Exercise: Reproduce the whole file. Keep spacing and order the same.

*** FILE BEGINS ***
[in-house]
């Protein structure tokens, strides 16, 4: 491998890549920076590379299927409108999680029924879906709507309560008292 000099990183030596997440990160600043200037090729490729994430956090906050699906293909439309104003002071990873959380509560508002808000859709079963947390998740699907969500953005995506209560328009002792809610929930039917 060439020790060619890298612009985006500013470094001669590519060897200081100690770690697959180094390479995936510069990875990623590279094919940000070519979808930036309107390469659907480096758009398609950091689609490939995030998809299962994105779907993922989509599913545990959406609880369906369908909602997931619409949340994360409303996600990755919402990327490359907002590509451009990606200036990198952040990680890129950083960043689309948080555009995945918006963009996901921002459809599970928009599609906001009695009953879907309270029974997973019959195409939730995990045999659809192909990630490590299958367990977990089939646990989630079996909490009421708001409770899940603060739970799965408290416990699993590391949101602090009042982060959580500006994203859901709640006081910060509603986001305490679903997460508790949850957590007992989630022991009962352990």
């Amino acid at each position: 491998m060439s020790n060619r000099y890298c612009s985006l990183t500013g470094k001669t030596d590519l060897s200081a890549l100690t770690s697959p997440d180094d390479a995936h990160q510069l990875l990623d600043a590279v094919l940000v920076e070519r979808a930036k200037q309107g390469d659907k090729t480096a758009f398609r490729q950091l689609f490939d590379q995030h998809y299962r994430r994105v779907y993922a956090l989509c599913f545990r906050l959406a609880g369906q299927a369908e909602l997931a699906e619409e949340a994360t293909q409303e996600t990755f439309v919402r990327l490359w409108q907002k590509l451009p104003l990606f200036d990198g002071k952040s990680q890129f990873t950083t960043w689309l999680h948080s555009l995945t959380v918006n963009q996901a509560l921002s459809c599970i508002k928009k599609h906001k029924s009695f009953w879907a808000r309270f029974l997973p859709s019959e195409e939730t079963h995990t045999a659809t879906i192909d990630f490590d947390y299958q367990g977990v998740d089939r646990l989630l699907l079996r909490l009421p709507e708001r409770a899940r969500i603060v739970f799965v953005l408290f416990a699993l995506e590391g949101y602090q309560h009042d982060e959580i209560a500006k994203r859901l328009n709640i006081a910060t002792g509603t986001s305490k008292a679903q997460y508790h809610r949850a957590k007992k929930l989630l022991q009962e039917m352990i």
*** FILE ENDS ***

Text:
[in-house]
């Protein structure tokens, strides 16, 4: 491998890549920076590379299927409108999680029924879906709507309560008292 000099990183030596997440990160600043200037090729490729994430956090906050699906293909439309104003002071990873959380509560508002808000859709079963947390998740699907969500953005995506209560328009002792809610929930039917 060439020790060619890298612009985006500013470094001669590519060897200081100690770690697959180094390479995936510069990875990623590279094919940000070519979808930036309107390469659907480096758009398609950091689609490939995030998809299962994105779907993922989509599913545990959406609880369906369908909602997931619409949340994360409303996600990755919402990327490359907002590509451009990606200036990198952040990680890129950083960043689309948080555009995945918006963009996901921002459809599970928009599609906001009695009953879907309270029974997973019959195409939730995990045999659809192909990630490590299958367990977990089939646990989630079996909490009421708001409770899940603060739970799965408290416990699993590391949101602090009042982060959580500006994203859901709640006081910060509603986001305490679903997460508790949850957590007992989630022991009962352990």
């Amino acid at each position: 491998m060439s020790n060619r000099y890298c612009s985006l990183t500013g470094k001669t030596d590519l060897s200081a890549l100690t770690s697959p997440d180094d390479a995936h990160q510069l990875l990623d600043a590279v094919l940000v920076e070519r979808a930036k200037q309107g390469d659907k090729t480096a758009f398609r490729q950091l689609f490939d590379q995030h998809y299962r994430r994105v779907y993922a956090l989509c599913f545990r906050l959406a609880g369906q299927a369908e909602l997931a699906e619409e949340a994360t293909q409303e996600t990755f439309v919402r990327l490359w409108q907002k590509l451009p104003l990606f200036d990198g002071k952040s990680q890129f990873t950083t960043w689309l999680h948080s555009l995945t959380v918006n963009q996901a509560l921002s459809c599970i508002k928009k599609h906001k029924s009695f009953w879907a808000r309270f029974l997973p859709s019959e195409e939730t079963h995990t045999a659809t879906i192909d990630f490590d947390y299958q367990g977990v998740d089939r646990l989630l699907l079996r909490l009421p709507e708001r409770a899940r969500i603060v739970f799965v953005l408290f416990a699993l995506e590391g949101y602090q309560h009042d982060e959580i209560a500006k994203r859901l328009n709640i006081a910060t002792g509603t986001s305490k008292a679903q997460y508790h809610r949850a957590k007992k929930l989630l022991q009962e039917m352990i």